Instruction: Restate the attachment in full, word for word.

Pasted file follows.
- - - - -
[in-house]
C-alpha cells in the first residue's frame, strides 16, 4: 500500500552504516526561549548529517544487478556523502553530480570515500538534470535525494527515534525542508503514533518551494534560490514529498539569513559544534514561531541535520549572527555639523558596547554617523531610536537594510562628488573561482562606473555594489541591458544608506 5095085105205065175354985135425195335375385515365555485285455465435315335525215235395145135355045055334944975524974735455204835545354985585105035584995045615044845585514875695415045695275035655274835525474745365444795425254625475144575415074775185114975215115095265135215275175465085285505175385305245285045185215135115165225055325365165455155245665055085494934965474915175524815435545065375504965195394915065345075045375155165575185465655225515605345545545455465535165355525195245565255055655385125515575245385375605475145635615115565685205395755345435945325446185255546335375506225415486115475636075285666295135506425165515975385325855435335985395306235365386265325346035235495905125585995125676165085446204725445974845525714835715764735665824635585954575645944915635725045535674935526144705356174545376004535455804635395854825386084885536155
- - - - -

[in-house]
C-alpha cells in the first residue's frame, strides 16, 4: 500500500552504516526561549548529517544487478556523502553530480570515500538534470535525494527515534525542508503514533518551494534560490514529498539569513559544534514561531541535520549572527555639523558596547554617523531610536537594510562628488573561482562606473555594489541591458544608506 5095085105205065175354985135425195335375385515365555485285455465435315335525215235395145135355045055334944975524974735455204835545354985585105035584995045615044845585514875695415045695275035655274835525474745365444795425254625475144575415074775185114975215115095265135215275175465085285505175385305245285045185215135115165225055325365165455155245665055085494934965474915175524815435545065375504965195394915065345075045375155165575185465655225515605345545545455465535165355525195245565255055655385125515575245385375605475145635615115565685205395755345435945325446185255546335375506225415486115475636075285666295135506425165515975385325855435335985395306235365386265325346035235495905125585995125676165085446204725445974845525714835715764735665824635585954575645944915635725045535674935526144705356174545376004535455804635395854825386084885536155